Saudi Arabia on Monday announced it would hold a “very limited” hajj this year owing to the coronavirus pandemic, with pilgrims already in the kingdom allowed to take part.
The decision, fraught with political and economic peril, comes as Saudi Arabia struggles to contain the virus amid a new spike in daily cases and deaths.
Limited Hajj to be held due to coronavirus with fewer pilgrims
“It was decided to hold the pilgrimage this year with very limited numbers… with different nationalities in the kingdom,” the official Saudi Press Agency said, citing the hajj ministry.
The hajj, a must for able-bodied Muslims at least once in their lifetime, represents a major potential source of contagion as it packs millions of pilgrims into congested religious sites.
— Foreign Ministry 🇸🇦 (@KSAmofaEN) June 22, 2020
Any decision to limit the event risks annoying Muslim hardliners for whom religion trumps health concerns.
A full-scale hajj, which last year drew about 2.5 million pilgrims, was unlikely after authorities advised Muslims in late March to defer preparations due to the fast-spreading disease.
Scrutiny over revenue of Saudi royal family
A watered-down hajj would represent a major loss of revenue for the kingdom, which is already reeling from the twin shocks of the virus-induced slowdown and a plunge in oil prices.
According to the recent estimates, the total wealth of Saudi Arabia’s royal family has reached $1.4 trillion. This estimated wealth makes the Saudi royal family 16 times richer than the British monarchy. Also, Saudi’s are the richest families among all the monarchs and also the richest family in the world.
The Saudi royal family lives an enviable and opulent lifestyle. And they have severe criticism several times for extravagant spending and ultra-luxurious lifestyle. Saudi Arabia’s royal family garners the attraction of world media for their spendthrift ways. From owning private jets to palaces and yachts, Saudi Arabia’s royal family is renowned for using furniture made of gold.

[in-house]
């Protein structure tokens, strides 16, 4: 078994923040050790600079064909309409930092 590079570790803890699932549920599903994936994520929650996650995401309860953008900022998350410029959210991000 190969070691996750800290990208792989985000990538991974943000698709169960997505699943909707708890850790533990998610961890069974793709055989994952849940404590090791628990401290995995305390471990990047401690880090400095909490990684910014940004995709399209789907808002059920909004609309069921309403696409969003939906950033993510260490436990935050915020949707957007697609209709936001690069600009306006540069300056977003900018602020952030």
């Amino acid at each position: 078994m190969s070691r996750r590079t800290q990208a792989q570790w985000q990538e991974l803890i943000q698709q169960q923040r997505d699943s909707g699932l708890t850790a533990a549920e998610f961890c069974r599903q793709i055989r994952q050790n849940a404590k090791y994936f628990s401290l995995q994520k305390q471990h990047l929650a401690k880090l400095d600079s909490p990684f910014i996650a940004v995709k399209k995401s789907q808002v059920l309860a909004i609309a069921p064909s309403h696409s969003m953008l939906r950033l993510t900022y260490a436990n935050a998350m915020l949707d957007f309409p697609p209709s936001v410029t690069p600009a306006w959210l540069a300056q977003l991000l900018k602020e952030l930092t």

Now that the nation is suffering from the economic impacts of coronavirus, they have received more criticism for their extravagant lifestyle. The loss of revenue from a limited Hajj due to coronavirus may further add to the perils of the common people.
It could also trigger renewed scrutiny of the Saudi custodianship of Islam’s holiest sites — the kingdom’s most powerful source of political legitimacy.
A series of deadly disasters over the years, including a 2015 stampede that killed up to 2,300 worshippers, has prompted criticism of the kingdom’s management of the hajj.
Countries pulling out of Hajj due to coronavirus
Earlier this month, Indonesia, the world’s most populous Muslim nation, emerged as one of the first countries to withdraw from the pilgrimage after pressing Riyadh for clarity, with a minister calling it a “very bitter and difficult decision”.
Senegal and Singapore followed suit with similar announcements.
Malaysia too pulled out of the annual Islamic pilgrimage to Mecca over coronavirus fears days after neighbouring Indonesia, the world’s biggest Muslim-majority nation, also withdrew. Malaysia pulling out of Hajj is a troubling development, and may throw Hajj 2020 in the doldrums, as the two more established Muslim powers have withdrawn their citizens from the pilgrimage.
Religious Affairs Minister Zulkifli Mohamad Al-Bakri said it was not safe for the 31,600 pilgrims from Malaysia who had been due to go this year to take part due to the virus.
“This was a heavy decision to make,” he said, adding that those affected would be able to go on the hajj next year instead.
In Malaysia, a country of 32 million where about 60 percent are Muslims, the devout typically wait for years for the opportunity to perform the hajj.
Muslims around the world breathe a sigh of relief as Saudi Arabia opens mosques within its borders, including the Masjid-e-Nabavi, one of Islam’s two holiest sites in Medina. Mask-clad worshippers flocked to Saudi mosques that reopened nationwide Sunday, except in the holy city of Mecca, more than two months after congregational prayers were halted under a coronavirus-triggered lockdown.
They had been instructed to bring their own prayer mats and to perform the cleansing ritual, or ablution, at home, instead of in mosque grounds.
“Worshippers rushed to the home of God to perform their obligatory duty (prayers) after the reopening of mosques,” the ministry of Islamic affairs said on Twitter.
After Saudi Arabia reopened mosques, the ministry posted photos showing mosques and many worshippers wearing face masks and keeping standard minimum distance in between fellow worshippers.
Authorities have instructed mosques to avoid crowding and the distribution of food, drinks, incense and miswak twigs used to clean teeth, according to the ministry.
“My feelings are indescribable. We are so happy. Thank God we are back in (His) house,” Abdulrahman, 45, told AFP at Al-Rajhi mosque.
AFP with additional input by GVS News Desk
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